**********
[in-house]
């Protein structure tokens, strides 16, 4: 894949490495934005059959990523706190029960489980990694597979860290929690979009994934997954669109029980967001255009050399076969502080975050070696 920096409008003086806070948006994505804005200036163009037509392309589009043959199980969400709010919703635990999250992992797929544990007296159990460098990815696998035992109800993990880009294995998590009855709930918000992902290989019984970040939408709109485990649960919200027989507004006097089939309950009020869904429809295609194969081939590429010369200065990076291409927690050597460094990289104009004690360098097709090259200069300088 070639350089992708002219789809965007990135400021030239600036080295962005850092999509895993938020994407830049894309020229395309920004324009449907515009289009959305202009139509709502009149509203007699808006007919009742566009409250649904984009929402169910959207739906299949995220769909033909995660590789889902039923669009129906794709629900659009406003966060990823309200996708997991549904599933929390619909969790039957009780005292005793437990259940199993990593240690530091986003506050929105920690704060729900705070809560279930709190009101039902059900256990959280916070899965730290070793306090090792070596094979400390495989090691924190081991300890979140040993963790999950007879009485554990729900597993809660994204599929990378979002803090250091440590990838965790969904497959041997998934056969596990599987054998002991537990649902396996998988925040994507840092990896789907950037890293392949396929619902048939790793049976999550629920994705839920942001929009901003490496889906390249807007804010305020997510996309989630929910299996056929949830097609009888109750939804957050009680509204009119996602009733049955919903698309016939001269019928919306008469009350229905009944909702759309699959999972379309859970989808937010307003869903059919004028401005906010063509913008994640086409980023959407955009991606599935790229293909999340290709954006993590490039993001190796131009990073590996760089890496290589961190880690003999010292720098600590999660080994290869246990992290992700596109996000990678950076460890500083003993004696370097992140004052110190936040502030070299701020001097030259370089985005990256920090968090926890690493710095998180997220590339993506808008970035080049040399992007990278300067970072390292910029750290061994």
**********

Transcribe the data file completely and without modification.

[in-house]
């Protein structure tokens, strides 16, 4: 894949490495934005059959990523706190029960489980990694597979860290929690979009994934997954669109029980967001255009050399076969502080975050070696 920096409008003086806070948006994505804005200036163009037509392309589009043959199980969400709010919703635990999250992992797929544990007296159990460098990815696998035992109800993990880009294995998590009855709930918000992902290989019984970040939408709109485990649960919200027989507004006097089939309950009020869904429809295609194969081939590429010369200065990076291409927690050597460094990289104009004690360098097709090259200069300088 070639350089992708002219789809965007990135400021030239600036080295962005850092999509895993938020994407830049894309020229395309920004324009449907515009289009959305202009139509709502009149509203007699808006007919009742566009409250649904984009929402169910959207739906299949995220769909033909995660590789889902039923669009129906794709629900659009406003966060990823309200996708997991549904599933929390619909969790039957009780005292005793437990259940199993990593240690530091986003506050929105920690704060729900705070809560279930709190009101039902059900256990959280916070899965730290070793306090090792070596094979400390495989090691924190081991300890979140040993963790999950007879009485554990729900597993809660994204599929990378979002803090250091440590990838965790969904497959041997998934056969596990599987054998002991537990649902396996998988925040994507840092990896789907950037890293392949396929619902048939790793049976999550629920994705839920942001929009901003490496889906390249807007804010305020997510996309989630929910299996056929949830097609009888109750939804957050009680509204009119996602009733049955919903698309016939001269019928919306008469009350229905009944909702759309699959999972379309859970989808937010307003869903059919004028401005906010063509913008994640086409980023959407955009991606599935790229293909999340290709954006993590490039993001190796131009990073590996760089890496290589961190880690003999010292720098600590999660080994290869246990992290992700596109996000990678950076460890500083003993004696370097992140004052110190936040502030070299701020001097030259370089985005990256920090968090926890690493710095998180997220590339993506808008970035080049040399992007990278300067970072390292910029750290061994």